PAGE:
The shocking impact of rising bills on hungry families has been revealed by The Felix Project, as their new survey finds almost 1 in 10 respondents[1] surveyed (9%) have just £2.85 a day to spend on breakfast, lunch and dinner.

London’s largest food redistribution surveyed people living in the capital with an annual salary of under £20k and asked how much money they have left for food per week. Results also found:

  • 12% have between £20 and 29.99 a week to spend on food - less than half the average household’s weekly food shop - just over £4.28 a day.
  • Four percent of respondents had £10 at most to spend on food, which is just over £1.40 per day.
  • Concerningly, two percent had nothing left at all to spend on food

In 2021, the Office of National Statistics found an average household spends £63.30[2] per week on food, meaning many respondents had less than half of that.

The rising cost of bills is leading more low-income Londoners to cut back on food, putting even more pressure on organisations like food banks and community kitchens who are stepping in to feed people. The Felix Project delivers fresh surplus food to community groups in every London borough. North Kensington Community Kitchen is one of them, they get an average of over 800 kilograms of food delivered each week.

Melanie runs the service, she says: “We help over 1,000 people each week and rely so much on the food we get from The Felix Project, we would not be able to help so many people without it. It’s shocking how many people – in one of the richest boroughs in London, who simply cannot afford to feed themselves.”

Kate[3], a mum of three, is one of their beneficiaries. She says:

“I work part-time so making ends meet is a real struggle, I only have around £30 to £40 a week to feed myself and my children, which does not stretch very far. I found the North Kensington Community Kitchen during covid, when I lost my job, I do not know what I would have done without them, they have been lifesavers. Getting by is very stressful, there have been times when I have cried thinking about how I will

manage to pay my rent, my bills and buy food. I regularly skip meals or only eat once a day to ensure I can feed my children.”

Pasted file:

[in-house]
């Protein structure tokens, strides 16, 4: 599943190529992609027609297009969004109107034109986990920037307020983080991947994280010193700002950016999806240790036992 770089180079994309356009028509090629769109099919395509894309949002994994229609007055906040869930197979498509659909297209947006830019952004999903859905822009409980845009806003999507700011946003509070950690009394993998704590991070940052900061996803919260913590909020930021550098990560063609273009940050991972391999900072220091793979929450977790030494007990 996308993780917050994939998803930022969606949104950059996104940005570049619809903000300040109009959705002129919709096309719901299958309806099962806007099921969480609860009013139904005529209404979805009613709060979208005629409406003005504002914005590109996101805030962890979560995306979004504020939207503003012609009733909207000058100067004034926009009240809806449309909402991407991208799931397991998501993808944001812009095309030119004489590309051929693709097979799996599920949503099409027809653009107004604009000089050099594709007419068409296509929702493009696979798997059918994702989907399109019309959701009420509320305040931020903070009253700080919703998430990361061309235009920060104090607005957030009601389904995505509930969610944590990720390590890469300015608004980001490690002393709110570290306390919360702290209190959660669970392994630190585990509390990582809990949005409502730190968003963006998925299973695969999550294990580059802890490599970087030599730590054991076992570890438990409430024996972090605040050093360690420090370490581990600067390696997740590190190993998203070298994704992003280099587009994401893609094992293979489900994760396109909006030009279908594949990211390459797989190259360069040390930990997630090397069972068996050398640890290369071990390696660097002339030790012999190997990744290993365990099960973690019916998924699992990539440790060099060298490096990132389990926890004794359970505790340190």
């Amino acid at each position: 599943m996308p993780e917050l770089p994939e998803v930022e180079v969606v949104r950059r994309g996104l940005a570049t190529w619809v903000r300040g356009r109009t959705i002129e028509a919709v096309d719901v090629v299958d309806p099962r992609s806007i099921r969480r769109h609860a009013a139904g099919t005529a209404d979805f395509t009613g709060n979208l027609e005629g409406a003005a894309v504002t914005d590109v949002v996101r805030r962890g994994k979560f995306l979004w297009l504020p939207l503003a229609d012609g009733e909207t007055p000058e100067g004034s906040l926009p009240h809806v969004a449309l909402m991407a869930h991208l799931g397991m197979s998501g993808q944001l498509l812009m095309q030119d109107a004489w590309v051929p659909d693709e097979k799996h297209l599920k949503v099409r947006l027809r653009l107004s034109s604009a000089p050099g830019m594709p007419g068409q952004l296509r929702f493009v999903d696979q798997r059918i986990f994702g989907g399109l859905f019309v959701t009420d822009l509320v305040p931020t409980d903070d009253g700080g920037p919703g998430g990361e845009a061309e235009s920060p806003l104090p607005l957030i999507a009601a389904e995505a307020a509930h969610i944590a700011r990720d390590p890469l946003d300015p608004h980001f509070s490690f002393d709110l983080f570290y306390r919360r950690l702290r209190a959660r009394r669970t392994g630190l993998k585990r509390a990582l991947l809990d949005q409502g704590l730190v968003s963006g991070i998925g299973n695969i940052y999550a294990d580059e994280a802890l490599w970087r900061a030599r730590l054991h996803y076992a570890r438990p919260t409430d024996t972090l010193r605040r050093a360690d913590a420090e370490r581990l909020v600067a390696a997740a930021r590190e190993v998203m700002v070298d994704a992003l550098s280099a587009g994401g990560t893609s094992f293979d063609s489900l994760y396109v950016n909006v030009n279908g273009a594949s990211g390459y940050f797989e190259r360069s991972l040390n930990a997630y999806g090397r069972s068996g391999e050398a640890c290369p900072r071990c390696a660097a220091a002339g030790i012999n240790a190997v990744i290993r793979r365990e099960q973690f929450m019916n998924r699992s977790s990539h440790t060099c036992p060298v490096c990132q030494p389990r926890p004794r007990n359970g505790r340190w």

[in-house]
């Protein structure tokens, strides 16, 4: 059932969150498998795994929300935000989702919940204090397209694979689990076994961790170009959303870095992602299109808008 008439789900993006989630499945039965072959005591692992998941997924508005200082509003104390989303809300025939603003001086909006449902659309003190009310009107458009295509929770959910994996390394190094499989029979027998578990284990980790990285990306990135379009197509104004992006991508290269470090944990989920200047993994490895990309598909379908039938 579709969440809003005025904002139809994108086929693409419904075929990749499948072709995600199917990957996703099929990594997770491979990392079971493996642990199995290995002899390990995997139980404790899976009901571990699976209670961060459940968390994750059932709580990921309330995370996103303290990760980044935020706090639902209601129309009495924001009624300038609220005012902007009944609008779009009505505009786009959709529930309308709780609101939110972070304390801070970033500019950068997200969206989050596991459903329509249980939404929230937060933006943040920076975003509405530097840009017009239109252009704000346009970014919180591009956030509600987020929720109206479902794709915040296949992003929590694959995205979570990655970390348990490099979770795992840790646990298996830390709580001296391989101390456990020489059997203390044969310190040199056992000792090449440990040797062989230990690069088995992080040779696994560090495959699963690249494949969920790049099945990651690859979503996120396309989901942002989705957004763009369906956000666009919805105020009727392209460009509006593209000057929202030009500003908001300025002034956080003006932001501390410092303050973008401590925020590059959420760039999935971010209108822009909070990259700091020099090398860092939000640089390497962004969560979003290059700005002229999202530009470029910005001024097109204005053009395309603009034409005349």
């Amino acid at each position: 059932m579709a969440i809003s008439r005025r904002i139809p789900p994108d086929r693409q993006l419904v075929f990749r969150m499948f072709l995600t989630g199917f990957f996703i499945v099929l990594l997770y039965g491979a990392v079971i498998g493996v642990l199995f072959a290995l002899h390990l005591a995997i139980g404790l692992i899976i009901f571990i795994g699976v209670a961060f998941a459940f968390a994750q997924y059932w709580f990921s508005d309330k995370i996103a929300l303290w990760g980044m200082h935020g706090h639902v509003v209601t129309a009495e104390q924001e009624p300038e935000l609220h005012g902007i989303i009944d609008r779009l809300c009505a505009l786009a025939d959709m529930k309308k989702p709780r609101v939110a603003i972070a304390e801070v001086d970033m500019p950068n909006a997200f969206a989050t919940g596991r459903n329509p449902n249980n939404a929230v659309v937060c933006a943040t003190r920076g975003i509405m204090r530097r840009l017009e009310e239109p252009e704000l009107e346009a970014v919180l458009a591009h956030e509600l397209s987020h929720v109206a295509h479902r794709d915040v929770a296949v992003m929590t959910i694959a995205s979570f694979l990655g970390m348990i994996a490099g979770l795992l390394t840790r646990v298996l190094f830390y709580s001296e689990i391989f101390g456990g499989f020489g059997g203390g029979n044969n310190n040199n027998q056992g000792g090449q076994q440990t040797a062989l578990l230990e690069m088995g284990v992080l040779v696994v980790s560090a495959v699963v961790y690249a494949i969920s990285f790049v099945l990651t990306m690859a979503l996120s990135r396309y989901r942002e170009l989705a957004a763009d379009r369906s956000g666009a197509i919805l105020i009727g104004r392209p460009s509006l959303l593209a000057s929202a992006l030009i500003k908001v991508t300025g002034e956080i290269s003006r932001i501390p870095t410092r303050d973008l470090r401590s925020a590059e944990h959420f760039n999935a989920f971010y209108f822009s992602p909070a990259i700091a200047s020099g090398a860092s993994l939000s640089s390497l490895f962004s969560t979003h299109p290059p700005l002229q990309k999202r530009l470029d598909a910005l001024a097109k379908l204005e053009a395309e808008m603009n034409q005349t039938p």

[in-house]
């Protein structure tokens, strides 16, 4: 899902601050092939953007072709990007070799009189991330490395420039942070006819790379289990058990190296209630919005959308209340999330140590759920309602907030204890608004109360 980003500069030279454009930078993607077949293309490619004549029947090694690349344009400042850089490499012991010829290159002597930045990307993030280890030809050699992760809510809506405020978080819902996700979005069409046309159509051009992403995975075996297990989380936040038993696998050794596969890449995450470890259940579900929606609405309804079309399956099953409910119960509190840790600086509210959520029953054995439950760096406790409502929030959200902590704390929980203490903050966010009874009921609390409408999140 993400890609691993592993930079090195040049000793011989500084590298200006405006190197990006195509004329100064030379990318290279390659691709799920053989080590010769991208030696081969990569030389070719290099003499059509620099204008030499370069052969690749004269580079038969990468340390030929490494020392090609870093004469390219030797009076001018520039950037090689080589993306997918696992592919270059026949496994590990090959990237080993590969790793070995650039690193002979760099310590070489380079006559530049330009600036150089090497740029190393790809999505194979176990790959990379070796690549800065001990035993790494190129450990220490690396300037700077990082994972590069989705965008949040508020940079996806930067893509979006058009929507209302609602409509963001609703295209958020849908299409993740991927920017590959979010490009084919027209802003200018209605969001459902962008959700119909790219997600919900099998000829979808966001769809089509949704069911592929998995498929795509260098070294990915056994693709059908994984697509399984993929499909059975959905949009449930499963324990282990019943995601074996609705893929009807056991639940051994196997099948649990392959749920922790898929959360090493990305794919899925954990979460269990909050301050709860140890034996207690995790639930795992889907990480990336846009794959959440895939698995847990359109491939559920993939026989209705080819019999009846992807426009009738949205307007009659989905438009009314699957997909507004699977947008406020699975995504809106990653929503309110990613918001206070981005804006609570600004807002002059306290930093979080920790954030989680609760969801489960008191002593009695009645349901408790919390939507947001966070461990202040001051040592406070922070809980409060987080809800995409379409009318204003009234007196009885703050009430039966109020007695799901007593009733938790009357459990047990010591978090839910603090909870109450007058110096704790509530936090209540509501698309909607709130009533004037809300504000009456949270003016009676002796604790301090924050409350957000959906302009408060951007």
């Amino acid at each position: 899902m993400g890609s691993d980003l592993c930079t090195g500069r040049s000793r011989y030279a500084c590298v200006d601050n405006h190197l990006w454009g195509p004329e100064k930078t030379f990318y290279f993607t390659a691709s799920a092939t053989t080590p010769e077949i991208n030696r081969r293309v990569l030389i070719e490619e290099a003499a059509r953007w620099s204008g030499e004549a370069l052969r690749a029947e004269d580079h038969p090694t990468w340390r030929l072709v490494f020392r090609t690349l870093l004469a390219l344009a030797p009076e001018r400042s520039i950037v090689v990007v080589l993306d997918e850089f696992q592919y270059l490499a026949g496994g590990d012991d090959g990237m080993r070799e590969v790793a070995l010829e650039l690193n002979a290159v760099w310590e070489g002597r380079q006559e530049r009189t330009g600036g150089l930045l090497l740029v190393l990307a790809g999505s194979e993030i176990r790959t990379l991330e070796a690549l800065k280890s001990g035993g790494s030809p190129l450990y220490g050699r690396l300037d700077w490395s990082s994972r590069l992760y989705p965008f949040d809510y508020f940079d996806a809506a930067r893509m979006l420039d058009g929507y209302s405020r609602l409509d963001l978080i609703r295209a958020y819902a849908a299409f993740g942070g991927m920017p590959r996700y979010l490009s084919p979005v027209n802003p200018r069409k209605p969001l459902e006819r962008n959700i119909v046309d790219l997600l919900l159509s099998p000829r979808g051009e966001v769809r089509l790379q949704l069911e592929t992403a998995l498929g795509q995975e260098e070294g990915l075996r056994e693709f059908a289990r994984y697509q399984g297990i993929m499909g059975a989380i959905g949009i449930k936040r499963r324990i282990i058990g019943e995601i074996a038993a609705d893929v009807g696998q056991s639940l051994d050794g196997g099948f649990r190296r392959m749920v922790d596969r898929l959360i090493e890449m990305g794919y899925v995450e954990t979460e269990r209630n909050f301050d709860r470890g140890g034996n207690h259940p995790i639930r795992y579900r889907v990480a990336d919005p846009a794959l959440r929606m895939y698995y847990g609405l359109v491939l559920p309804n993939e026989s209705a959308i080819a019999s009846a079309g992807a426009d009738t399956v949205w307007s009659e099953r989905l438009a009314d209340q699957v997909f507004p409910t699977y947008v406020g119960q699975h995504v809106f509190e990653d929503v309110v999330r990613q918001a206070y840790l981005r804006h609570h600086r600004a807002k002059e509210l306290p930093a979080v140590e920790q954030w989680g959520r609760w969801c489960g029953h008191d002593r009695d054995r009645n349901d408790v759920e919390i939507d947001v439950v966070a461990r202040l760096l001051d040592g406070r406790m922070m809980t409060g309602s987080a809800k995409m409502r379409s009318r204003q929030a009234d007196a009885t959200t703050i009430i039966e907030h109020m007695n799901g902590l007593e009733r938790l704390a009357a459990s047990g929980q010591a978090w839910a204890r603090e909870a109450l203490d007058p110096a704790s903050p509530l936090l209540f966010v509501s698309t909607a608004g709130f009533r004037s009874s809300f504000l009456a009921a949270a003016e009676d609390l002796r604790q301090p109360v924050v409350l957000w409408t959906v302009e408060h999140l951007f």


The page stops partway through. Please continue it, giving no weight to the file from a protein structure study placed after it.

Kate is similar to many of the parents we surveyed on low incomes in London[4]. 4 in 10 (41%) of those who answered said they had skipped meals or not bought food for themselves to ensure they had food for their children and almost 1 in 5 (19%) were very worried about being able to afford to feed their child this winter.

The rising cost of cooking was also a problem for those surveyed. 47% of respondents said they were concerned about being able to cover the cost of cooking food, with 17% of those saying they were very concerned.

When asked how those who said they were concerned might overcome the rising costs of gas and electricity, the top three answers among respondents were to only eat one hot meal a day, with 44%, not cook anything that takes too long with 34% and cook more microwave meals getting 30%.[5]

Charlotte Hill, CEO of The Felix Project, says: “Sadly I am not surprised by these results; we know from our community groups that many people are too worried to turn on their ovens and have simply stopped eating hot food. We recently heard from a housing group that told me people are asking if gas supplies to their homes can be switched off, so they are not tempted to use their oven or boiler. The cost-of-living crisis is having a catastrophic impact on people’s lives and leaving too many at risk of regularly missing meals.”

The Felix Project currently supports over 1,000 charities and just over 160 schools, but the need is growing, every day more groups are asking for supplies. That is why they have launched The Empty Plate Emergency Appeal. It aims to fill millions of empty plates this winter.

Justin Byam-Shaw, Founder of The Felix Project, says; “Londoners who can’t afford to buy food, simply can’t wait for another new Government to act. The Felix Project stands ready to ramp up our support for struggling Londoners now and that’s why we are launching our Empty Plate Emergency Appeal today. We need more money, just £5 will deliver 22 meals to those in real need.”

To find out more or donate to the appeal please click here. Text FELIX and your donation amount to 70580.

For press enquires, please contact Charlie Neal

Email: [email protected]
Phone: 07442 613424

Spokespeople and case studies available on request

[1] 348 of the 1513 respondents were parents to children of ages 18 or under in London with an income of under 20k


[3] Name has been changed

[4] 348 of the 1513 respondents were parents to children of ages 18 or under in London with an income of under 20k

[5] 717 people answered this question. The full answers were: Use a slow cooker more often- 24%.

Look for other places get a hot meal (e.g. community kitchen, church support services, local café) – 5%, Share cooking responsibilities with other households such as family, neighbours, friends – 6%

I will only eat cold food - 4%